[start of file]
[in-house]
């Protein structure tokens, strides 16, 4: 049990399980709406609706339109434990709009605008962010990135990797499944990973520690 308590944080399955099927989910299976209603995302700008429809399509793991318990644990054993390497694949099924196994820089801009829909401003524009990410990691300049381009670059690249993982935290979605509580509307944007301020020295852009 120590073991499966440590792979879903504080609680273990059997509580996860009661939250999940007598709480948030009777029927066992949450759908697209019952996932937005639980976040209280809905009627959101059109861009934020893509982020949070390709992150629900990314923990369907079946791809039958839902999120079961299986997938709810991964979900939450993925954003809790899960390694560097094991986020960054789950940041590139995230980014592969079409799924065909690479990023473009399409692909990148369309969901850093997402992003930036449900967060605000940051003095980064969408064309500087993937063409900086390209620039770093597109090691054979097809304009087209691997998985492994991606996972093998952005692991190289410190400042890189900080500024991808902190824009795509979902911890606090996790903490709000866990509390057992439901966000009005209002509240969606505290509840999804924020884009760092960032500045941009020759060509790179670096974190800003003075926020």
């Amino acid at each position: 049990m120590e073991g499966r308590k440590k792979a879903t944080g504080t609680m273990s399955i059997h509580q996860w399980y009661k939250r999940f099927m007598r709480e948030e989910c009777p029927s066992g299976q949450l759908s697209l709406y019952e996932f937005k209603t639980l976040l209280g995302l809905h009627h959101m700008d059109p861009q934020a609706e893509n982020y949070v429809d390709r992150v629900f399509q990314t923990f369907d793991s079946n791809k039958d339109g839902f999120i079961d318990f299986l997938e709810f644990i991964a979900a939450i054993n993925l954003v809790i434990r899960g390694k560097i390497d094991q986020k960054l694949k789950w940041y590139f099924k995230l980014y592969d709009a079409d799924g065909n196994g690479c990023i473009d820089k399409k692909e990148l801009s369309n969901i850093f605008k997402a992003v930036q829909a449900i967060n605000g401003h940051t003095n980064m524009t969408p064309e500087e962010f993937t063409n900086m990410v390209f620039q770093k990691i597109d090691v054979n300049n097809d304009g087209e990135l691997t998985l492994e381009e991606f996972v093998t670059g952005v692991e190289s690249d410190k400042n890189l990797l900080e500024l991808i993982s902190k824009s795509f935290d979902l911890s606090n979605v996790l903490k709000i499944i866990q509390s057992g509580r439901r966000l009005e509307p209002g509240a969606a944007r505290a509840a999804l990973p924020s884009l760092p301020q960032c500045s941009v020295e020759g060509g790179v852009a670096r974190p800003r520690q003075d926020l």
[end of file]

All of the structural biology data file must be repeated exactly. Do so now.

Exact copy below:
[in-house]
């Protein structure tokens, strides 16, 4: 049990399980709406609706339109434990709009605008962010990135990797499944990973520690 308590944080399955099927989910299976209603995302700008429809399509793991318990644990054993390497694949099924196994820089801009829909401003524009990410990691300049381009670059690249993982935290979605509580509307944007301020020295852009 120590073991499966440590792979879903504080609680273990059997509580996860009661939250999940007598709480948030009777029927066992949450759908697209019952996932937005639980976040209280809905009627959101059109861009934020893509982020949070390709992150629900990314923990369907079946791809039958839902999120079961299986997938709810991964979900939450993925954003809790899960390694560097094991986020960054789950940041590139995230980014592969079409799924065909690479990023473009399409692909990148369309969901850093997402992003930036449900967060605000940051003095980064969408064309500087993937063409900086390209620039770093597109090691054979097809304009087209691997998985492994991606996972093998952005692991190289410190400042890189900080500024991808902190824009795509979902911890606090996790903490709000866990509390057992439901966000009005209002509240969606505290509840999804924020884009760092960032500045941009020759060509790179670096974190800003003075926020």
């Amino acid at each position: 049990m120590e073991g499966r308590k440590k792979a879903t944080g504080t609680m273990s399955i059997h509580q996860w399980y009661k939250r999940f099927m007598r709480e948030e989910c009777p029927s066992g299976q949450l759908s697209l709406y019952e996932f937005k209603t639980l976040l209280g995302l809905h009627h959101m700008d059109p861009q934020a609706e893509n982020y949070v429809d390709r992150v629900f399509q990314t923990f369907d793991s079946n791809k039958d339109g839902f999120i079961d318990f299986l997938e709810f644990i991964a979900a939450i054993n993925l954003v809790i434990r899960g390694k560097i390497d094991q986020k960054l694949k789950w940041y590139f099924k995230l980014y592969d709009a079409d799924g065909n196994g690479c990023i473009d820089k399409k692909e990148l801009s369309n969901i850093f605008k997402a992003v930036q829909a449900i967060n605000g401003h940051t003095n980064m524009t969408p064309e500087e962010f993937t063409n900086m990410v390209f620039q770093k990691i597109d090691v054979n300049n097809d304009g087209e990135l691997t998985l492994e381009e991606f996972v093998t670059g952005v692991e190289s690249d410190k400042n890189l990797l900080e500024l991808i993982s902190k824009s795509f935290d979902l911890s606090n979605v996790l903490k709000i499944i866990q509390s057992g509580r439901r966000l009005e509307p209002g509240a969606a944007r505290a509840a999804l990973p924020s884009l760092p301020q960032c500045s941009v020295e020759g060509g790179v852009a670096r974190p800003r520690q003075d926020l």